The Irish Light Front Cover
In 2012, I self-published my first book of landscape photographs. I raised the funds to do this via the crowd-funding website Kickstarter.com.
I needed $11,000 to produce 1,000 copies. By its completion, the project had raised $39,383 from 341 backers – 358% of the original goal. Due to the success of this campaign, I increased the size of the book from 112 to 128 pages, printed 3,000 copies and produced an additional luxury leather-bound edition.
The fundraising was so successful that the book was profitable before it ever went to press, and I’m going to share the details of how this was achieved below.
What photographer, amateur or professional, hasn’t dreamed of seeing their work published in a coffee-table book? It was certainly a dream of mine, and in 2009 I made some enquiries to publishers in Ireland to see if I could make it happen. I got a couple of responses that were polite rejections, saying that due to the state of the market and the economy in general, they weren’t looking to do anything in the ‘fine art’ segment at the time. However, they said nice things about my photography, and that I should get back in touch when the climate improved.
That’s more or less how I left it, putting the idea on the back burner and moving ahead with other projects. One of those was the opening of a retail photography gallery in early 2011.
Running a photography gallery is no easy thing. Prints are definitely a luxury item. They require effort on the part of the customer to locate a place for them on their wall, and then to hang them. Often, the customer has no space on the wall in the first place!
As such, there were lots of people who walk into the gallery, love the work, but end up not buying because they’re either not sure they have the space, or they know they don’t. Some people also enjoy photography, but prefer not to hang prints on their wall.
It became obvious that I needed to have some sort of product that would appeal to those people. What better than a coffee table book? By this time, two friends of mine had already self-published similar books and had met with some success. The idea of self-publishing appealed to me, as I would get all the profits and would have total freedom to produce the book as I wanted to. To me, the big advantage of using a publisher is the marketing work they’ll do, as well as arranging the distribution. I wasn’t particularly concerned with either of these things at first. I felt that the book would sell well through the gallery – more than well enough to justify producing it, even if it never sold anywhere else.
I was getting ready to apply to my bank for a loan to cover the cost of printing (roughly €8,000). Right around then, someone I follow on Twitter shared a link to a project of a different sort that was being funded via Kickstarter. I clicked through and was immediately fascinated by the model, never having heard of it before.
Kickstarter projects work as follows: You create a project and set a funding goal and deadline. Backers pledge money to the project in exchange for rewards (generally for variants of the product you’re funding). Their credit cards are authorized for the pledged amount, but not charged yet.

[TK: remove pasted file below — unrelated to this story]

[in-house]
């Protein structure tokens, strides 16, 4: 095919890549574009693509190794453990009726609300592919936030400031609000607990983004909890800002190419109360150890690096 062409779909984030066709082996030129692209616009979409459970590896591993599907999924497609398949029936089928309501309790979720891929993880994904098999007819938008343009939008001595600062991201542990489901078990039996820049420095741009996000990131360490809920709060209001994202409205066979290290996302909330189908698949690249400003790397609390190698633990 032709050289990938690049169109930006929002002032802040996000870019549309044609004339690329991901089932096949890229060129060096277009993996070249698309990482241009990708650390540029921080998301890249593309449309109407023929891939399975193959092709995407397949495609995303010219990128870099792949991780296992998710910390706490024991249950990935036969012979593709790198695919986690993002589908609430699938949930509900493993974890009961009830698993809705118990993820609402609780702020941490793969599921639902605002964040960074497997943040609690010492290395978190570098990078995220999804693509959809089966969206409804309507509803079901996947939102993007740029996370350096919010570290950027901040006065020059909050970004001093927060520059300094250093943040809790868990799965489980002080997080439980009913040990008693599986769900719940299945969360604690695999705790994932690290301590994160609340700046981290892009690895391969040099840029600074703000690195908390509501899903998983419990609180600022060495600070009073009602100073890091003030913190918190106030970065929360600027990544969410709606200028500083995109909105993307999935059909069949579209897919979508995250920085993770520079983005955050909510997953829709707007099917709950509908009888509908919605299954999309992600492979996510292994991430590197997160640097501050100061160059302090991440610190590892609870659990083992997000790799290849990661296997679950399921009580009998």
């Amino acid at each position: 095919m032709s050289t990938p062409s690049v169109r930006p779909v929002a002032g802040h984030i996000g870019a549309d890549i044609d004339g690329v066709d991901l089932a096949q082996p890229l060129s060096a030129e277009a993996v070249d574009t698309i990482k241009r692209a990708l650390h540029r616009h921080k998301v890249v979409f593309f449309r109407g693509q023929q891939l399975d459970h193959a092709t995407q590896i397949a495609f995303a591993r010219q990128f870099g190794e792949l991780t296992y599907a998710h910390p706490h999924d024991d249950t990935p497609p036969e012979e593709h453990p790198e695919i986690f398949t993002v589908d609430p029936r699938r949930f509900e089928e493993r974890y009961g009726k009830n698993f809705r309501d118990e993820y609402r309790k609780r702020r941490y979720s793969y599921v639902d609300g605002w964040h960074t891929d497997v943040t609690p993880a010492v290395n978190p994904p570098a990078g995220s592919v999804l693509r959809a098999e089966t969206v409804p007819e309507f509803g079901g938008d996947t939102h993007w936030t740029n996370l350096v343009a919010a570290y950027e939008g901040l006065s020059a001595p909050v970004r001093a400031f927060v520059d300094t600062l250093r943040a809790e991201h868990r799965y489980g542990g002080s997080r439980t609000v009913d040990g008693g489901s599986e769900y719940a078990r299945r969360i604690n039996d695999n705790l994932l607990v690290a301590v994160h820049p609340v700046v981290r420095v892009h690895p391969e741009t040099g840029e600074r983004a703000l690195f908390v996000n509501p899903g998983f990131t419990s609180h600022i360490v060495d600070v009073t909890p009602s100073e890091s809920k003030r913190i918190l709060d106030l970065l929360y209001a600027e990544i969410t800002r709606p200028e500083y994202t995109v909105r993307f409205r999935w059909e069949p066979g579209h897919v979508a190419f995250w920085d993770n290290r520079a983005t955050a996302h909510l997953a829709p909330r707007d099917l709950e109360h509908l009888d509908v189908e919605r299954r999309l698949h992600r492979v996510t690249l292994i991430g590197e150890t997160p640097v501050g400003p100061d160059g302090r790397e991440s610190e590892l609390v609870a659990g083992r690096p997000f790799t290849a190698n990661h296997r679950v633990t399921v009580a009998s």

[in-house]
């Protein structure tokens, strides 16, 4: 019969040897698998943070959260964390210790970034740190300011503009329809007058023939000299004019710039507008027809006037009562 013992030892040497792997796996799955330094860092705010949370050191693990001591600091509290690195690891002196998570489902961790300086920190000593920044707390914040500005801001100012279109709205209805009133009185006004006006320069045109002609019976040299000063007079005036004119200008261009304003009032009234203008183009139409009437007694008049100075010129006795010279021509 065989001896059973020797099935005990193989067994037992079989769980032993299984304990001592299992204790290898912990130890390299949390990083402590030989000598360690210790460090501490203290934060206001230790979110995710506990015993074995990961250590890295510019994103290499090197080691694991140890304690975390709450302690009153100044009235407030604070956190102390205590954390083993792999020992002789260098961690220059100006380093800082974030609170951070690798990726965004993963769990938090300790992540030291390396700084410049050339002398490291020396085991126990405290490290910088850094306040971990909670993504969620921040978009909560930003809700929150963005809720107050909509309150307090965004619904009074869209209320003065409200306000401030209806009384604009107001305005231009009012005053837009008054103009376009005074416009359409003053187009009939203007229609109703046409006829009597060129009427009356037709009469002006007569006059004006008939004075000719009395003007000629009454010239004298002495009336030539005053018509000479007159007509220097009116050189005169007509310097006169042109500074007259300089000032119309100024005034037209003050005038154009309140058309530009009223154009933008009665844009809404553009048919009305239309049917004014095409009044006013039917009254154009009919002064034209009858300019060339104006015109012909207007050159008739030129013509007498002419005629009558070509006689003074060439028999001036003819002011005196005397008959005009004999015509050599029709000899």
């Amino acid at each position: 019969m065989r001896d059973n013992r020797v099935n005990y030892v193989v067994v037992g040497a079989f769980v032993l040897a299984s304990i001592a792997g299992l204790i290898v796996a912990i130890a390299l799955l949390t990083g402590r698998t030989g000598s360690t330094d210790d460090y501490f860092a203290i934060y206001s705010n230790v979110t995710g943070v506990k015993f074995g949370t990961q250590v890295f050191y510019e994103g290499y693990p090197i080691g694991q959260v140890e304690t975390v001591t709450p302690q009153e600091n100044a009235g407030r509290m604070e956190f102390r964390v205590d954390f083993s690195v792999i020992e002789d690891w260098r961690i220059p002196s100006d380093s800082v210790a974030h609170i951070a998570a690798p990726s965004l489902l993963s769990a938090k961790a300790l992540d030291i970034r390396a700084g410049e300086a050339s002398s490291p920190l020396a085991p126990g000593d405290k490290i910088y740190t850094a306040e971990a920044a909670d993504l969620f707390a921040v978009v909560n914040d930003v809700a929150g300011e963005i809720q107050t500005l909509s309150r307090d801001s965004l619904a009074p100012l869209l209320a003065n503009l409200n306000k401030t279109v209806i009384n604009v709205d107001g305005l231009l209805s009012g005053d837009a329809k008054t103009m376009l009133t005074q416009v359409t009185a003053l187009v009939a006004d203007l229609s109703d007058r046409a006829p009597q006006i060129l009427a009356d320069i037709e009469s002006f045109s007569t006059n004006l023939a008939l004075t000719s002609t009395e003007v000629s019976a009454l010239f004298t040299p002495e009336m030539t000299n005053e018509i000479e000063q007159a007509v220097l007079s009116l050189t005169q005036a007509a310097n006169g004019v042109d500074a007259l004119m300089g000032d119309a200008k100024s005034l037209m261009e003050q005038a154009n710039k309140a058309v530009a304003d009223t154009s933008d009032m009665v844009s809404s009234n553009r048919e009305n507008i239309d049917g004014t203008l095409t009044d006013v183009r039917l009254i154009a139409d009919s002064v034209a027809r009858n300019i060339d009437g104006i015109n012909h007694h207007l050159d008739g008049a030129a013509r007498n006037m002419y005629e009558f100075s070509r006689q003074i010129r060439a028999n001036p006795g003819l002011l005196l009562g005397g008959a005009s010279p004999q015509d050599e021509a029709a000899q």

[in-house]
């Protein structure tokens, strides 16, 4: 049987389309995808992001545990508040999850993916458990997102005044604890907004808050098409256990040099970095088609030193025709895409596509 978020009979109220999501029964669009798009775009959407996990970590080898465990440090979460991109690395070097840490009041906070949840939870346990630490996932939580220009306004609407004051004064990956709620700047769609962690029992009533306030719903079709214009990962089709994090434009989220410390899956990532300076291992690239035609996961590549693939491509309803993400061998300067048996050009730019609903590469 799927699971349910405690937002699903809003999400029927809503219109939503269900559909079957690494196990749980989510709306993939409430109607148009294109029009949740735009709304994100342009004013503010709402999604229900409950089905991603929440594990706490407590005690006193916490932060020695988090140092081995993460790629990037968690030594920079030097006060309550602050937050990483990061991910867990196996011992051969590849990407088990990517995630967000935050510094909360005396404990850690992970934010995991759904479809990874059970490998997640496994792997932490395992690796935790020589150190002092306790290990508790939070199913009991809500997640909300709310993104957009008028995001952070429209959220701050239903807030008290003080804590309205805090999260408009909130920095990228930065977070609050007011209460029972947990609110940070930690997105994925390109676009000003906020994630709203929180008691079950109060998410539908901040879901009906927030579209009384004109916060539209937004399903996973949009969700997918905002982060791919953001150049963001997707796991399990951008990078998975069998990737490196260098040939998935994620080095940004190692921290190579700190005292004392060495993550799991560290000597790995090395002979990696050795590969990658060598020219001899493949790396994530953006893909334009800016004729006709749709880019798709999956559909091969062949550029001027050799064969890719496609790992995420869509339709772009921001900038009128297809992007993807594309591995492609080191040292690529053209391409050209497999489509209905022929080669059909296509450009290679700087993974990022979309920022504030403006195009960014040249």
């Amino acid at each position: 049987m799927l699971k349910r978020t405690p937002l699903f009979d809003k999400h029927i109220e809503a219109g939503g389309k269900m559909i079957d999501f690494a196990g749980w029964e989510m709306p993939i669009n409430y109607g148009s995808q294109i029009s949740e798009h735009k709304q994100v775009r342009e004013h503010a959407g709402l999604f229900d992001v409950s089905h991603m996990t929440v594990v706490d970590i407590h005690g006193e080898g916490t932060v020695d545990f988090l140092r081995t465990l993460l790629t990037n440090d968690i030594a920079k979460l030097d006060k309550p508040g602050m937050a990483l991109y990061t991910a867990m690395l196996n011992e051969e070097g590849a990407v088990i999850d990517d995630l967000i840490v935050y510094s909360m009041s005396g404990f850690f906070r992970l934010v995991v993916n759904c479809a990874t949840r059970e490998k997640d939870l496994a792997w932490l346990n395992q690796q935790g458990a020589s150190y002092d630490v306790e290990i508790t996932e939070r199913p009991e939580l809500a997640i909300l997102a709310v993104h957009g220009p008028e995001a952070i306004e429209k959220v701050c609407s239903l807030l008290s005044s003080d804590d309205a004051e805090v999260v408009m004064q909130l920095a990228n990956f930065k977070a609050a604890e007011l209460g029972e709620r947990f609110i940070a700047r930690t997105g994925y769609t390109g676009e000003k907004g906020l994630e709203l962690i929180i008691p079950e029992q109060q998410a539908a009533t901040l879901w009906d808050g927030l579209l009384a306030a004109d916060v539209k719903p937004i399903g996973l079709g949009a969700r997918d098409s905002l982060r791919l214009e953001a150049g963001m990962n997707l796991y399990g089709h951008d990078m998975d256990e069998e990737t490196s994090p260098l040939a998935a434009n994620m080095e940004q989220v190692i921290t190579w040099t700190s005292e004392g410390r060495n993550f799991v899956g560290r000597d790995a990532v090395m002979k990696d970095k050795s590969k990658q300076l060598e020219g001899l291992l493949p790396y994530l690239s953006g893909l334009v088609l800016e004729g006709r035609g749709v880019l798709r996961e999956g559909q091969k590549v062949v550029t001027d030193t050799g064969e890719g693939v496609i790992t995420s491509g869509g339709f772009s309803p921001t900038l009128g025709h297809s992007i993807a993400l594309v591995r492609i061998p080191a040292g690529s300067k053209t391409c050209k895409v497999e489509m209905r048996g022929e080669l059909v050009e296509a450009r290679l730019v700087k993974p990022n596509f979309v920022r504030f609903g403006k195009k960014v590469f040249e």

If your goal is met by the deadline, your project is funded and all the backers’ cards are charged immediately. After a few days in escrow, the funds are transferred to you via Amazon Payments (minus Kickstarter’s 5% fee, plus whatever Amazon Payments takes – about 3%).
If the project doesn’t meet its goal, nothing happens. This is what makes it such a great way to fund projects. There’s very little risk on the part of the backer – they only pay if the project succeeds.
As a project creator, there are many advantages. You get to see if your project is viable before sinking much money or effort into it. If you don’t meet your funding goal, then quite likely the product wouldn’t make a profit anyway – either because the product isn’t very interesting to the market, or because you’re not competent to properly market it. It’s a great way to market-test your idea!
At this point in time, Kickstarter only supports projects originating from the US or the UK. If you don’t live in one of those countries, then you can’t create a project. I was able to run one despite living in Ireland as I have retained a residence and bank account in the US, having lived there for ten years.
It took me about a month to put my project together. Most of that time was spent developing the description, the script for the video and the reward levels. The completed project remains visible on Kickstarter – I encourage you to check it out.
The book was designed in roughly the same period of time. I was able to put it together so quickly because I didn’t have to shoot any material specifically for it. I took the best 90 photographs from my portfolio to date and laid them out on a table. I saw right away that there was roughly a 50/50 split between landscapes and seascapes, so that was the logical way to arrange the book. I approached each pair of facing pages as a panel, and picked images that complement each other well. I then rearranged the general order of pages into something that I thought flowed well. The book was designed and laid out in InDesign.